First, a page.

Civics Citizenship

Migration, Agency and Citizenship in Sex Trafficking by R. Andrijasevic

By R. Andrijasevic

Supplying a brand new viewpoint on migration and intercourse paintings in Europe, this publication is predicated on interviews with migrant ladies within the intercourse sector. It brings jointly problems with migration, labour and political subjectivity as a way to refocus scholarly and coverage time table clear of intercourse slavery and arranged crime, in the direction of organization and citizenship.

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But me, you know, I was thinking ‘Just get me to Italy’. To everything he would say I would reply ‘Yes, yes, yes’ and hoped he would choose me for Italy. Once in Italy, I’d have taken care of it all by myself. While some degree of deception about the working conditions in sex work can be found in all respondents’ accounts, a narrow focus on whether women consented or not to prostitution hinders a comprehensive 38 Migration, Agency and Citizenship in Sex Trafficking analysis of labour arrangements in third party controlled street prostitution and in considering that some women might not be concerned about the working conditions at all, as they saw the contract with the third party merely as a means to an end.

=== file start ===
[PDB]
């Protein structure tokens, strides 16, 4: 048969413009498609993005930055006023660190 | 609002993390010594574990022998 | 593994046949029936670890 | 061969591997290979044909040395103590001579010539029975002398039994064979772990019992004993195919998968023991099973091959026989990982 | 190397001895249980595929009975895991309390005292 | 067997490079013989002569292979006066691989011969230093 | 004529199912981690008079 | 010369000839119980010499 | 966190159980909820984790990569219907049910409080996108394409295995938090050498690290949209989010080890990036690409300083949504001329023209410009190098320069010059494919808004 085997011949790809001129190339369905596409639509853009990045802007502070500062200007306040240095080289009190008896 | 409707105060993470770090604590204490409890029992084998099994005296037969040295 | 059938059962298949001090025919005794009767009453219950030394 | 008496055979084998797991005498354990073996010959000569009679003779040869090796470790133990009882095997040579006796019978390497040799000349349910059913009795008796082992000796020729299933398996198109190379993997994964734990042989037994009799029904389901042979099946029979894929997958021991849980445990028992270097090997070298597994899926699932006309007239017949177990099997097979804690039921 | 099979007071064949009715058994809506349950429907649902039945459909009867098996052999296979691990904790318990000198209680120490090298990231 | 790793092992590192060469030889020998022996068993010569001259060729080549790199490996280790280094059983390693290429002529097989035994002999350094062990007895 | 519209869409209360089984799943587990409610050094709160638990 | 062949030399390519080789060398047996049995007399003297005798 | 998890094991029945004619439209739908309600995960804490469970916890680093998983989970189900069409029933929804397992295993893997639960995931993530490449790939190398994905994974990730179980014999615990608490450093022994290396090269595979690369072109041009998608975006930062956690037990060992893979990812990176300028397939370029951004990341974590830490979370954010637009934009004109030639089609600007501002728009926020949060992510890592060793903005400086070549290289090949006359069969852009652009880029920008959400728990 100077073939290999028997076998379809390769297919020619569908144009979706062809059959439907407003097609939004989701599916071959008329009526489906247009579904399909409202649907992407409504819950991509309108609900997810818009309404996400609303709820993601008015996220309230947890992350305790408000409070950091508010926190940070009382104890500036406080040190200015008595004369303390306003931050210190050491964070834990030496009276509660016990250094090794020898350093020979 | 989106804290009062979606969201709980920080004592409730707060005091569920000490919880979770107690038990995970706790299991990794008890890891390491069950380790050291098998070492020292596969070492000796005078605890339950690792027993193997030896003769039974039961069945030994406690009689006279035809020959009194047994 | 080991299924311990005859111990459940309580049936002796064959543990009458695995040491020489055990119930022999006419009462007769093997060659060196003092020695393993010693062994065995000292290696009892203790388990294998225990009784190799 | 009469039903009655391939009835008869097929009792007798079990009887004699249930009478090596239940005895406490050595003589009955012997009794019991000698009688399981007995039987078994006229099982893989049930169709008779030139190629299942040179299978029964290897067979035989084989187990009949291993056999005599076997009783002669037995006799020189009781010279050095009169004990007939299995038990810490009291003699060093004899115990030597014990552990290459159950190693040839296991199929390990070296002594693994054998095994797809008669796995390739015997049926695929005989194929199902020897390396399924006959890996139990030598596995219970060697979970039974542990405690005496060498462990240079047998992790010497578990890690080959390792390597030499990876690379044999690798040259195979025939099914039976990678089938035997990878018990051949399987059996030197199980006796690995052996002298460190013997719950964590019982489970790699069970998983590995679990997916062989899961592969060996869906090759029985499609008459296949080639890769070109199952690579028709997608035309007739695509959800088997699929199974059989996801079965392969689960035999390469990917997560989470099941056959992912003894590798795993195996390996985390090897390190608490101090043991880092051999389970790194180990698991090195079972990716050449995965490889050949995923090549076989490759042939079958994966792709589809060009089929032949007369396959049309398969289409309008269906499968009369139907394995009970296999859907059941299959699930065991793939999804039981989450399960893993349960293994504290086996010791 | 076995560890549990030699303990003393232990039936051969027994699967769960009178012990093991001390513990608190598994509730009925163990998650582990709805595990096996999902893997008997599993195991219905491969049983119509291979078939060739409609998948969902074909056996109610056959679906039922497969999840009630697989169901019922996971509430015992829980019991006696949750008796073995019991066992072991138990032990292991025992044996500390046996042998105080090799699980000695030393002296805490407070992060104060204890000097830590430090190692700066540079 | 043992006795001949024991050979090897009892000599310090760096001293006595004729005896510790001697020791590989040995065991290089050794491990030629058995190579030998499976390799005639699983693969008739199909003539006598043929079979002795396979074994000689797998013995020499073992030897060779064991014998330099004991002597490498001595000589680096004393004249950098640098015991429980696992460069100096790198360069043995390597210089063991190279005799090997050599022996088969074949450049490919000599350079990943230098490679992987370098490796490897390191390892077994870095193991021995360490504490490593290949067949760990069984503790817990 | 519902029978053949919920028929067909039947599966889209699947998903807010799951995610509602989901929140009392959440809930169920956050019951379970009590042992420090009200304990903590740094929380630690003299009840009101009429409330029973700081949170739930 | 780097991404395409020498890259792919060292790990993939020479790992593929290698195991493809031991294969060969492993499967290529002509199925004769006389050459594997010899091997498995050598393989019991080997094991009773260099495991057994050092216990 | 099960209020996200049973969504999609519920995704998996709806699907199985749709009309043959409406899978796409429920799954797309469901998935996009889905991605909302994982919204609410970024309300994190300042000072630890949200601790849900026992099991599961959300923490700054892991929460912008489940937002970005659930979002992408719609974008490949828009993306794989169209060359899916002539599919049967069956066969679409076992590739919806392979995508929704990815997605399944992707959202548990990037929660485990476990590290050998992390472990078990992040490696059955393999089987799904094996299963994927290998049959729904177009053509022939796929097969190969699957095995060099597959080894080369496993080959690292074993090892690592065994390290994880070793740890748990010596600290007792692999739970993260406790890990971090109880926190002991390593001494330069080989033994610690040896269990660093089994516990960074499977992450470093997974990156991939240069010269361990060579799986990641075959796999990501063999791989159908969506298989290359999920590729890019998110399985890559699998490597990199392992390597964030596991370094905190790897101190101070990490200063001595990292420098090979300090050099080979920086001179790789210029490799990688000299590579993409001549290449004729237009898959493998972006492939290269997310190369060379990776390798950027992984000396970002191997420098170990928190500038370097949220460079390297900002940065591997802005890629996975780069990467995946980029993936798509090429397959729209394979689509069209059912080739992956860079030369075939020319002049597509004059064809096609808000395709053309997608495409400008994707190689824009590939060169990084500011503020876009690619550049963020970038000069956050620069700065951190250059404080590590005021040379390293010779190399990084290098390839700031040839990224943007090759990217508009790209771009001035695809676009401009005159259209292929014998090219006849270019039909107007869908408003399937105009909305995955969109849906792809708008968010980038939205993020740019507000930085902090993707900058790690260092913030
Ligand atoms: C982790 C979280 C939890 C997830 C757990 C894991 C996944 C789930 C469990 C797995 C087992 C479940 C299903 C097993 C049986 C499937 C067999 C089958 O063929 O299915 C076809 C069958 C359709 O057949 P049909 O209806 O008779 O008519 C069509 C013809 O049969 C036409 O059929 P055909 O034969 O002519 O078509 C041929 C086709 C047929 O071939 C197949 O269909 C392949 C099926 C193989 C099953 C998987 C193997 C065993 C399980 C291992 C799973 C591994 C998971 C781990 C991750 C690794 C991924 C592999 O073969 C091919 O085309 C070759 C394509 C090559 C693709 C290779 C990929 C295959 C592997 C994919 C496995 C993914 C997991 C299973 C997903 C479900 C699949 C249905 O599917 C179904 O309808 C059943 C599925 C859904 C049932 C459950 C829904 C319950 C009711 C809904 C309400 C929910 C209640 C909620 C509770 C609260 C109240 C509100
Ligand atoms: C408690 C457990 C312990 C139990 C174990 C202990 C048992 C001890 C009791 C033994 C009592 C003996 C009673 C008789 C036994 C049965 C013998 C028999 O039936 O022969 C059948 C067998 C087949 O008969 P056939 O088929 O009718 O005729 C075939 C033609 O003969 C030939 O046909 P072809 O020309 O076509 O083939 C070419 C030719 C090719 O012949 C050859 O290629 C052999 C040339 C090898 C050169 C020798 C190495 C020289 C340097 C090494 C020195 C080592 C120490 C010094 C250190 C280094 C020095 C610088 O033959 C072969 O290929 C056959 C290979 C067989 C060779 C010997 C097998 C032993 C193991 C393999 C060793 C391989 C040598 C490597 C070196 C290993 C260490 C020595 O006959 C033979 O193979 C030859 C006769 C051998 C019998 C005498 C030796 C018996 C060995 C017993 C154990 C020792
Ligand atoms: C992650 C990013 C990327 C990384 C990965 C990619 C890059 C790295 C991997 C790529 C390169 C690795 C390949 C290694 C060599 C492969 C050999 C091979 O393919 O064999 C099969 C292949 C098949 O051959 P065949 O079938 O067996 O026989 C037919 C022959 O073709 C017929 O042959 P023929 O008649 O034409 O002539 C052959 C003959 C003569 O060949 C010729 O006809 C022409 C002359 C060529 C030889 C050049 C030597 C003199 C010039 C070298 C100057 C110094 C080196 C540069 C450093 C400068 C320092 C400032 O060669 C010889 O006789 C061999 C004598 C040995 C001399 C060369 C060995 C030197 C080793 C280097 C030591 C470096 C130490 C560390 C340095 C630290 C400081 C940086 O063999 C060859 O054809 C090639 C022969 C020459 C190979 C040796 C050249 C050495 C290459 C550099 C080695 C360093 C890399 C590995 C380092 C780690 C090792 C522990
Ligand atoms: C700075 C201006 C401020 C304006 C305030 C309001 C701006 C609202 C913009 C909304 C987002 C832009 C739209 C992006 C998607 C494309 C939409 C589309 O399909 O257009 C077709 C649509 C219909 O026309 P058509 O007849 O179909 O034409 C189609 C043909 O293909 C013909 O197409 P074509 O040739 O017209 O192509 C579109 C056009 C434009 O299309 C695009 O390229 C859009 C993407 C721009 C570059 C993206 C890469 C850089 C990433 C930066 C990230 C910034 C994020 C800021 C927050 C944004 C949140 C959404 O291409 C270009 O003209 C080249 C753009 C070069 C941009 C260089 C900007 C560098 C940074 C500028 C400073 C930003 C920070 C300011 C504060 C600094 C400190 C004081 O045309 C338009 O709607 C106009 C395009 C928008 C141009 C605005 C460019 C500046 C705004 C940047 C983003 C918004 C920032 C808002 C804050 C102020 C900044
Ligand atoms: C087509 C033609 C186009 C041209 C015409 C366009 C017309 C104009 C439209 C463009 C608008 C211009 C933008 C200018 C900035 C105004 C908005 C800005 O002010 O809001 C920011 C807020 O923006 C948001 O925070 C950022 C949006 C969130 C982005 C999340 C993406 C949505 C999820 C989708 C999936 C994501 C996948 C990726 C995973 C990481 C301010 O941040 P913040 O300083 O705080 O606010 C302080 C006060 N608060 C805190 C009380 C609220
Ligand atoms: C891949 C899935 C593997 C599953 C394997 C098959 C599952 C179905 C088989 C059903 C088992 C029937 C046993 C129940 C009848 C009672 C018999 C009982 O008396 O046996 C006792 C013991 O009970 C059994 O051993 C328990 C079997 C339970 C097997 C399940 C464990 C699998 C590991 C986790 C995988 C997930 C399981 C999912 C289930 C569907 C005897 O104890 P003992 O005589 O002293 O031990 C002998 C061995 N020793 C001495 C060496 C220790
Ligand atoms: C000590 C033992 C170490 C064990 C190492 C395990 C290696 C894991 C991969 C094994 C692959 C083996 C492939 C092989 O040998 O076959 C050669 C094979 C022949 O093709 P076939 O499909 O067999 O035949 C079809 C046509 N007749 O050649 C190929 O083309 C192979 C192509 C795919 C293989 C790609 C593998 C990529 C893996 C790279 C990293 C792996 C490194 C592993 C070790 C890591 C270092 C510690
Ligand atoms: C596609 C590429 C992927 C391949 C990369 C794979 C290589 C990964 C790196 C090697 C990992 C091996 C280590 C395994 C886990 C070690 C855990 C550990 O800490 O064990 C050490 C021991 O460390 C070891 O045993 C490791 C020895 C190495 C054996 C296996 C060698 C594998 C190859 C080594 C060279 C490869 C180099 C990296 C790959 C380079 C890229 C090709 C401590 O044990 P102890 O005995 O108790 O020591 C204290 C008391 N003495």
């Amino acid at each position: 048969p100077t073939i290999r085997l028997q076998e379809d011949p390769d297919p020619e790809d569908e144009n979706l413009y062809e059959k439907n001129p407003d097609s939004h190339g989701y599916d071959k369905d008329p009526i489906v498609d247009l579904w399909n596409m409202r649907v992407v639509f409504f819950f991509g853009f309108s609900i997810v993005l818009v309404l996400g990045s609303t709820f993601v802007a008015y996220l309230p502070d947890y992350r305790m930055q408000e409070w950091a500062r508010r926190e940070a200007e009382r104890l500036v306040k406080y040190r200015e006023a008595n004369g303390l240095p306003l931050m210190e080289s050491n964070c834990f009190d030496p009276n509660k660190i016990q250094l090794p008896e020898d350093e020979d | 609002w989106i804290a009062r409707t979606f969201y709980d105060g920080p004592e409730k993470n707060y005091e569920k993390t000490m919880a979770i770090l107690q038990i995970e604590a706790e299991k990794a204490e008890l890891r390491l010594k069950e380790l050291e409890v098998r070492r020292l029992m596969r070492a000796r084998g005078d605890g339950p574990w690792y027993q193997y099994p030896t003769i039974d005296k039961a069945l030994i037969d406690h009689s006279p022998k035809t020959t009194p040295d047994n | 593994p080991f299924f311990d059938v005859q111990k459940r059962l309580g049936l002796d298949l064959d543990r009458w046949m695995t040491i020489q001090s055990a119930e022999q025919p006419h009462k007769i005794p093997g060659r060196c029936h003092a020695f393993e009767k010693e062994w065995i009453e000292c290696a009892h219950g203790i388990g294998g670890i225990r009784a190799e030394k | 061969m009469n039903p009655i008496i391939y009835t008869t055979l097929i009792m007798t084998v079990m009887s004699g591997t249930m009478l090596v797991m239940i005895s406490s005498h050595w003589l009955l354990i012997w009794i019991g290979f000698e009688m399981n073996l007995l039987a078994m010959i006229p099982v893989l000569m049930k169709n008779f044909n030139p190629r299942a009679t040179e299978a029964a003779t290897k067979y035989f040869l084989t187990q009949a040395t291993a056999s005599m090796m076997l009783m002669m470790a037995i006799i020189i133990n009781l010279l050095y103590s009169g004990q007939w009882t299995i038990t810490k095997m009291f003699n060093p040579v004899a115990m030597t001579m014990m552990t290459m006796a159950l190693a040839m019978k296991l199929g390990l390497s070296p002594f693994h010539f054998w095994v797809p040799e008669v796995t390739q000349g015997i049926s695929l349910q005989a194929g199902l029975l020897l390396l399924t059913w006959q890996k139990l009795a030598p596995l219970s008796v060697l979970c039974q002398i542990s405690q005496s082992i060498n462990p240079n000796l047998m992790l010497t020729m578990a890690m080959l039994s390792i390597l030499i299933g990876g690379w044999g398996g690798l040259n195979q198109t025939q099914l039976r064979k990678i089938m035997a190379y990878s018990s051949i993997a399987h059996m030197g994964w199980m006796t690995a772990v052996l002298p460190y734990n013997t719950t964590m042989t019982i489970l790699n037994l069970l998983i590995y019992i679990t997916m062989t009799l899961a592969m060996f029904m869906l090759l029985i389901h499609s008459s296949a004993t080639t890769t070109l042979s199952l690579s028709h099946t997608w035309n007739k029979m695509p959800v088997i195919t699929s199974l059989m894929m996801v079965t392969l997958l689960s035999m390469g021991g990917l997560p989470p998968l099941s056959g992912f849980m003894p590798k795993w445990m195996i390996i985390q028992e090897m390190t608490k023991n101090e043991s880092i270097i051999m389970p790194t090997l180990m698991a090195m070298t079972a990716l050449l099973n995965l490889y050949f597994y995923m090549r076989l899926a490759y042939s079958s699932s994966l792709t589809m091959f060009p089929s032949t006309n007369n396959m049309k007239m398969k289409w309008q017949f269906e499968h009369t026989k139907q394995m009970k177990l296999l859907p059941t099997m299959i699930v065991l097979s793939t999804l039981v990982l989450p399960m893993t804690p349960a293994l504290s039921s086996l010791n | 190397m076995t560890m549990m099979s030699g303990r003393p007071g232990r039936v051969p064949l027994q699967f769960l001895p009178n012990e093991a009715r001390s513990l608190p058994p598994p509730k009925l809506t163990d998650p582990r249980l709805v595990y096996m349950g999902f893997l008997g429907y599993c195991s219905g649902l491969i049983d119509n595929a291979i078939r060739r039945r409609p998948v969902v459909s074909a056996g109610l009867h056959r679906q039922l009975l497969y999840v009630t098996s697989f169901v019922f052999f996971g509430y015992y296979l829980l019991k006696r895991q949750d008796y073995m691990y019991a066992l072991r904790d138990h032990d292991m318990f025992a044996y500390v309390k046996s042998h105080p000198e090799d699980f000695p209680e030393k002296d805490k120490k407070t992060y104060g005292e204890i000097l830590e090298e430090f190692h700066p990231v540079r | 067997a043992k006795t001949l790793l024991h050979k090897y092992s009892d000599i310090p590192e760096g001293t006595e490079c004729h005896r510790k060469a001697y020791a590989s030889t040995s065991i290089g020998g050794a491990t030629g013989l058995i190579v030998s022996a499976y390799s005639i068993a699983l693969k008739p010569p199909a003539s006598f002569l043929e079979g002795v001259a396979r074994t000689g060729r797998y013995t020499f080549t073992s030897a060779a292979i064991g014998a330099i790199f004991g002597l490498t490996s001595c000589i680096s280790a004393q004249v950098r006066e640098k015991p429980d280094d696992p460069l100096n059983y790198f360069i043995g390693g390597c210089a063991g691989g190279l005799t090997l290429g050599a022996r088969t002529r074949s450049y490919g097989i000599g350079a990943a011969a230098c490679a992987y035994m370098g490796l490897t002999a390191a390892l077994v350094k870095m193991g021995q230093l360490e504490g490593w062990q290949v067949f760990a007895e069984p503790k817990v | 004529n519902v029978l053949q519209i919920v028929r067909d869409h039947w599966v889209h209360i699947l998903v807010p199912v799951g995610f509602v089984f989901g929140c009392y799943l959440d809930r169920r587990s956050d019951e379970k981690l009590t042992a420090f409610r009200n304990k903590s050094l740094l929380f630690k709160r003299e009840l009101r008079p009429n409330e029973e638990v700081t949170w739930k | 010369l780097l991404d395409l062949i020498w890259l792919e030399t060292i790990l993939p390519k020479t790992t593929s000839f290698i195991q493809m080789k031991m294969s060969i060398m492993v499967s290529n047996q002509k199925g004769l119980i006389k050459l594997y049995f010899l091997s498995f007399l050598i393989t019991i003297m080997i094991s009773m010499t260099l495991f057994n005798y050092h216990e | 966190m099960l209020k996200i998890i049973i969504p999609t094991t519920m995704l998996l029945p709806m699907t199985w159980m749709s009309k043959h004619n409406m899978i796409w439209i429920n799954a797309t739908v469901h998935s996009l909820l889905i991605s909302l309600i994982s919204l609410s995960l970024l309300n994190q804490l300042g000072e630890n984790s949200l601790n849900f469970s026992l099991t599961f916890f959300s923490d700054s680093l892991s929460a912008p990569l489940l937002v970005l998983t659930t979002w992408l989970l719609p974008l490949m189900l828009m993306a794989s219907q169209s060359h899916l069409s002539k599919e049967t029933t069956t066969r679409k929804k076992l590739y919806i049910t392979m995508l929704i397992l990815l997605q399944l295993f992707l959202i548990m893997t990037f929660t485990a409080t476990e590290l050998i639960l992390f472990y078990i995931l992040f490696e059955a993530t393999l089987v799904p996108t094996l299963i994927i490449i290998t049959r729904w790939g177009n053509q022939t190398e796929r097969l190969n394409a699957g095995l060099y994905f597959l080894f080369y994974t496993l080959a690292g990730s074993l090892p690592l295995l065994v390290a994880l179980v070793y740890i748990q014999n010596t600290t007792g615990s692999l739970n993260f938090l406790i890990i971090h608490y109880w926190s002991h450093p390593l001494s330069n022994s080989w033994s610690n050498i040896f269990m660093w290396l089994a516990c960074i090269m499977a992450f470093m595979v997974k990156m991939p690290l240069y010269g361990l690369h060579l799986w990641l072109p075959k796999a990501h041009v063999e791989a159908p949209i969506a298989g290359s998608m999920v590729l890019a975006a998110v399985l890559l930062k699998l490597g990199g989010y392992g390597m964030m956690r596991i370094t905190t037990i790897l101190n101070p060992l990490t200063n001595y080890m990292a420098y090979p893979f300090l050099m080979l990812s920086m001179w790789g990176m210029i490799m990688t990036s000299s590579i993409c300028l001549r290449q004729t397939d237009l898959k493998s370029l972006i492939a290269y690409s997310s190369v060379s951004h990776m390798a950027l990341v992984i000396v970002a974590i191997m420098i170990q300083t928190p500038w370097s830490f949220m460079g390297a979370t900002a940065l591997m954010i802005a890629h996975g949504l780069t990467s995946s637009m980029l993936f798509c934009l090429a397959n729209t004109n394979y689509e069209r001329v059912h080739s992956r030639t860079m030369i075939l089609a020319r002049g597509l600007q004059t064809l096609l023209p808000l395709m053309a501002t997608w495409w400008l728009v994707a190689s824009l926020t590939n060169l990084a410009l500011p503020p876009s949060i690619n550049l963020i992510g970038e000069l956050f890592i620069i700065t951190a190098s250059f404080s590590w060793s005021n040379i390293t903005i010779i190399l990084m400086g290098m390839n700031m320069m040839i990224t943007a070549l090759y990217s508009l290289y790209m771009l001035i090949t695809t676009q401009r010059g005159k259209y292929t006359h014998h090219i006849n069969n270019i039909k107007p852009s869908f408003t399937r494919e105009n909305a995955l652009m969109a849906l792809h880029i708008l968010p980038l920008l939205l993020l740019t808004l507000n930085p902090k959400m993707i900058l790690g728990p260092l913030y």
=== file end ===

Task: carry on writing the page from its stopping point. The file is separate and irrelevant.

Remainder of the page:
They were less interested in the earning potential of prostitution, but used the sex work contact instead as a means of reaching Italy. A quote from Ana’s interview illustrates this situation best: He said his name was Renzo. He explained everything to me: how we are supposed to work, how much money we get – ten percent of all the money is for us – how we’ll get in trouble if we make a mistake. See, he was trying to scare us. But me, you know, I was thinking ‘Just get me to Italy’. To everything he would say I would reply ‘Yes, yes, yes’ and hoped he would choose me for Italy.

When migrant women in third party controlled street prostitution take up and assert conflicting subject positions that cannot be accommodated by the category of the VoT, we are witnessing a rupture in formal and commonly accepted conceptualisations of European citizens and women. In their multiple identifications and in enacting mobility despite restrictions imposed on the movement of third-country nationals, criminalisation of sex work and its exclusion from the free movement of labour and services, migrant women destabilise the defining features of the category of femininity and that of citizenship by illustrating the key role non-citizens play in a remaking of the public and private spheres, rearranging of the markets and labour relations and in interrupting the logic of the political rooted in the dichotomous forms of belonging.

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